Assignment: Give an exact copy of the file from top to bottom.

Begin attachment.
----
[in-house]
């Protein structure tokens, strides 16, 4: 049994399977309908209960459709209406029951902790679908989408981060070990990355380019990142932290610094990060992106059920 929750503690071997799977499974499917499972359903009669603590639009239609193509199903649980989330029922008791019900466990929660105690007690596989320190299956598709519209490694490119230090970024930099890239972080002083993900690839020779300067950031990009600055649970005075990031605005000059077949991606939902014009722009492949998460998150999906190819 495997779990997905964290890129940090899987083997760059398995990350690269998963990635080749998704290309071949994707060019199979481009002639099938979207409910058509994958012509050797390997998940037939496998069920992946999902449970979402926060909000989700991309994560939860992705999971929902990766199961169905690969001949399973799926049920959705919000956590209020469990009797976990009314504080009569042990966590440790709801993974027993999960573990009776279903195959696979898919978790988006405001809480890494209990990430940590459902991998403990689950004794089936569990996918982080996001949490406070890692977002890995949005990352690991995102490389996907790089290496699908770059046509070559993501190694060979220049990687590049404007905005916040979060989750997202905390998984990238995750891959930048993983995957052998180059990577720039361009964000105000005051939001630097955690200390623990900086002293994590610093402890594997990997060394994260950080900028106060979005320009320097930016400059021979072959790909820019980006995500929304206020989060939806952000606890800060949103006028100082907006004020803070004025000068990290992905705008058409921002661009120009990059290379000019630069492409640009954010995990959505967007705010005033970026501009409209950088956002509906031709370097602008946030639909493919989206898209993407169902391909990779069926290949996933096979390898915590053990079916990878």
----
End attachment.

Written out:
[in-house]
């Protein structure tokens, strides 16, 4: 049994399977309908209960459709209406029951902790679908989408981060070990990355380019990142932290610094990060992106059920 929750503690071997799977499974499917499972359903009669603590639009239609193509199903649980989330029922008791019900466990929660105690007690596989320190299956598709519209490694490119230090970024930099890239972080002083993900690839020779300067950031990009600055649970005075990031605005000059077949991606939902014009722009492949998460998150999906190819 495997779990997905964290890129940090899987083997760059398995990350690269998963990635080749998704290309071949994707060019199979481009002639099938979207409910058509994958012509050797390997998940037939496998069920992946999902449970979402926060909000989700991309994560939860992705999971929902990766199961169905690969001949399973799926049920959705919000956590209020469990009797976990009314504080009569042990966590440790709801993974027993999960573990009776279903195959696979898919978790988006405001809480890494209990990430940590459902991998403990689950004794089936569990996918982080996001949490406070890692977002890995949005990352690991995102490389996907790089290496699908770059046509070559993501190694060979220049990687590049404007905005916040979060989750997202905390998984990238995750891959930048993983995957052998180059990577720039361009964000105000005051939001630097955690200390623990900086002293994590610093402890594997990997060394994260950080900028106060979005320009320097930016400059021979072959790909820019980006995500929304206020989060939806952000606890800060949103006028100082907006004020803070004025000068990290992905705008058409921002661009120009990059290379000019630069492409640009954010995990959505967007705010005033970026501009409209950088956002509906031709370097602008946030639909493919989206898209993407169902391909990779069926290949996933096979390898915590053990079916990878």